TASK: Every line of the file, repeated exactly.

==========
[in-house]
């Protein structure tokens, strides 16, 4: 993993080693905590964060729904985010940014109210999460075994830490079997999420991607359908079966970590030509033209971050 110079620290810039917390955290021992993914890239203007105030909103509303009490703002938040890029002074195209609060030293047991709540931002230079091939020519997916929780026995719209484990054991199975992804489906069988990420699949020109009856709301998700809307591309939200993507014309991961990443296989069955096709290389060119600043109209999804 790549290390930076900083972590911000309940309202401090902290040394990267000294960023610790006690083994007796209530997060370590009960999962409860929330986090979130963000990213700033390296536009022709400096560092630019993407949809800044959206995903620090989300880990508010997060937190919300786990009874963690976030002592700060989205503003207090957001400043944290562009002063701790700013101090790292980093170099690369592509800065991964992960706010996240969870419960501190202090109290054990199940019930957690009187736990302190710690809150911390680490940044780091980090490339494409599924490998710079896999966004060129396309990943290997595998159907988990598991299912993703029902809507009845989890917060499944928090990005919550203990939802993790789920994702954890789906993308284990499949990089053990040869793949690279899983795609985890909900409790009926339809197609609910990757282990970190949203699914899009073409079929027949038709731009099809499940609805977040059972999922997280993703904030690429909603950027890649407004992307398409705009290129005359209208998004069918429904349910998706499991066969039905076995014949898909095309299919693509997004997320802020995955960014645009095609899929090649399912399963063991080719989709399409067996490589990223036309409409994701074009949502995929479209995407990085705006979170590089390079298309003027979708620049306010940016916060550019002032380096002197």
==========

[in-house]
């Protein structure tokens, strides 16, 4: 993993080693905590964060729904985010940014109210999460075994830490079997999420991607359908079966970590030509033209971050 110079620290810039917390955290021992993914890239203007105030909103509303009490703002938040890029002074195209609060030293047991709540931002230079091939020519997916929780026995719209484990054991199975992804489906069988990420699949020109009856709301998700809307591309939200993507014309991961990443296989069955096709290389060119600043109209999804 790549290390930076900083972590911000309940309202401090902290040394990267000294960023610790006690083994007796209530997060370590009960999962409860929330986090979130963000990213700033390296536009022709400096560092630019993407949809800044959206995903620090989300880990508010997060937190919300786990009874963690976030002592700060989205503003207090957001400043944290562009002063701790700013101090790292980093170099690369592509800065991964992960706010996240969870419960501190202090109290054990199940019930957690009187736990302190710690809150911390680490940044780091980090490339494409599924490998710079896999966004060129396309990943290997595998159907988990598991299912993703029902809507009845989890917060499944928090990005919550203990939802993790789920994702954890789906993308284990499949990089053990040869793949690279899983795609985890909900409790009926339809197609609910990757282990970190949203699914899009073409079929027949038709731009099809499940609805977040059972999922997280993703904030690429909603950027890649407004992307398409705009290129005359209208998004069918429904349910998706499991066969039905076995014949898909095309299919693509997004997320802020995955960014645009095609899929090649399912399963063991080719989709399409067996490589990223036309409409994701074009949502995929479209995407990085705006979170590089390079298309003027979708620049306010940016916060550019002032380096002197």